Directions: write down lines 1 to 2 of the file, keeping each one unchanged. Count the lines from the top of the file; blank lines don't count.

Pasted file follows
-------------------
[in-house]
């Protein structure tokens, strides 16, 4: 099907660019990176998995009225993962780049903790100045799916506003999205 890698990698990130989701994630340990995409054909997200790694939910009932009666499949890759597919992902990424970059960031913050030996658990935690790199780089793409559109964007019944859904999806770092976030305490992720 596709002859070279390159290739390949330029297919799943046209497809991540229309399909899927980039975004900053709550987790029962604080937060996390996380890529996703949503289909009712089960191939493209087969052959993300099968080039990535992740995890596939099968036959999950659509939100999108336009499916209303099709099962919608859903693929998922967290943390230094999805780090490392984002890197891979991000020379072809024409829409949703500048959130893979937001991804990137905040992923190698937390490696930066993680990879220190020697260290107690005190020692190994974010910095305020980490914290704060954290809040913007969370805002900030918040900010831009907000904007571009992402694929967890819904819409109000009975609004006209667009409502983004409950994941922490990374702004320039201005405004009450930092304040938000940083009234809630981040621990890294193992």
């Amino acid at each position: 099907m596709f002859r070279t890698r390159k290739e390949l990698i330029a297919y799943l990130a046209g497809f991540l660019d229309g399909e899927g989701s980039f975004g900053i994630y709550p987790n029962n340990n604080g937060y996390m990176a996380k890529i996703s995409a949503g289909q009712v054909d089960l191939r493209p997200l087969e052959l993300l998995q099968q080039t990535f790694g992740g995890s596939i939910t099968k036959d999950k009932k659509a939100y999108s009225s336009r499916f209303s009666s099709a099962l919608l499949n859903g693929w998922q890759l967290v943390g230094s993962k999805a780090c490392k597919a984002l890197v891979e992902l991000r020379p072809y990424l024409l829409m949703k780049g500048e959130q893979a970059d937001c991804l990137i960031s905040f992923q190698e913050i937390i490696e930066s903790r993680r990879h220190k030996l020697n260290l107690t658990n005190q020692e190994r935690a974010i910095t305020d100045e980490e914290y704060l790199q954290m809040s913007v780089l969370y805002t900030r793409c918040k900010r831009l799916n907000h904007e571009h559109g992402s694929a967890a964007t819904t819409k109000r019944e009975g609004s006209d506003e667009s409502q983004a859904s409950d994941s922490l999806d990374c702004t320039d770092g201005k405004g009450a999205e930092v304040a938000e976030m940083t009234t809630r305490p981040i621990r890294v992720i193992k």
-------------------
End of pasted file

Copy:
[in-house]
């Protein structure tokens, strides 16, 4: 099907660019990176998995009225993962780049903790100045799916506003999205 890698990698990130989701994630340990995409054909997200790694939910009932009666499949890759597919992902990424970059960031913050030996658990935690790199780089793409559109964007019944859904999806770092976030305490992720 596709002859070279390159290739390949330029297919799943046209497809991540229309399909899927980039975004900053709550987790029962604080937060996390996380890529996703949503289909009712089960191939493209087969052959993300099968080039990535992740995890596939099968036959999950659509939100999108336009499916209303099709099962919608859903693929998922967290943390230094999805780090490392984002890197891979991000020379072809024409829409949703500048959130893979937001991804990137905040992923190698937390490696930066993680990879220190020697260290107690005190020692190994974010910095305020980490914290704060954290809040913007969370805002900030918040900010831009907000904007571009992402694929967890819904819409109000009975609004006209667009409502983004409950994941922490990374702004320039201005405004009450930092304040938000940083009234809630981040621990890294193992």